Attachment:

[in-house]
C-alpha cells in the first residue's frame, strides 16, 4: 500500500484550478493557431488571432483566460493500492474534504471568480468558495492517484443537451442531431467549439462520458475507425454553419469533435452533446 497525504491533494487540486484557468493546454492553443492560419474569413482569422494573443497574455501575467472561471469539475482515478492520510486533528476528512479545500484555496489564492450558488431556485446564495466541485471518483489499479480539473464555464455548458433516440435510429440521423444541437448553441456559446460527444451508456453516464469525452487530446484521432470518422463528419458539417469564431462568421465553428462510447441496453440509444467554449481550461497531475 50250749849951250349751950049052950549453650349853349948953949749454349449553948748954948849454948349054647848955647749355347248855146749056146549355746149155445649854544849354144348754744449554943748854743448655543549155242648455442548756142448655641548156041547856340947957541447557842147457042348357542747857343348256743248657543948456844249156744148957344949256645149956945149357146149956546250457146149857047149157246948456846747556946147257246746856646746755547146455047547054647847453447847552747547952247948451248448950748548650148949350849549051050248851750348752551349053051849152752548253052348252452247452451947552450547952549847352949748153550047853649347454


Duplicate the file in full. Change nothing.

[in-house]
C-alpha cells in the first residue's frame, strides 16, 4: 500500500484550478493557431488571432483566460493500492474534504471568480468558495492517484443537451442531431467549439462520458475507425454553419469533435452533446 497525504491533494487540486484557468493546454492553443492560419474569413482569422494573443497574455501575467472561471469539475482515478492520510486533528476528512479545500484555496489564492450558488431556485446564495466541485471518483489499479480539473464555464455548458433516440435510429440521423444541437448553441456559446460527444451508456453516464469525452487530446484521432470518422463528419458539417469564431462568421465553428462510447441496453440509444467554449481550461497531475 50250749849951250349751950049052950549453650349853349948953949749454349449553948748954948849454948349054647848955647749355347248855146749056146549355746149155445649854544849354144348754744449554943748854743448655543549155242648455442548756142448655641548156041547856340947957541447557842147457042348357542747857343348256743248657543948456844249156744148957344949256645149956945149357146149956546250457146149857047149157246948456846747556946147257246746856646746755547146455047547054647847453447847552747547952247948451248448950748548650148949350849549051050248851750348752551349053051849152752548253052348252452247452451947552450547952549847352949748153550047853649347454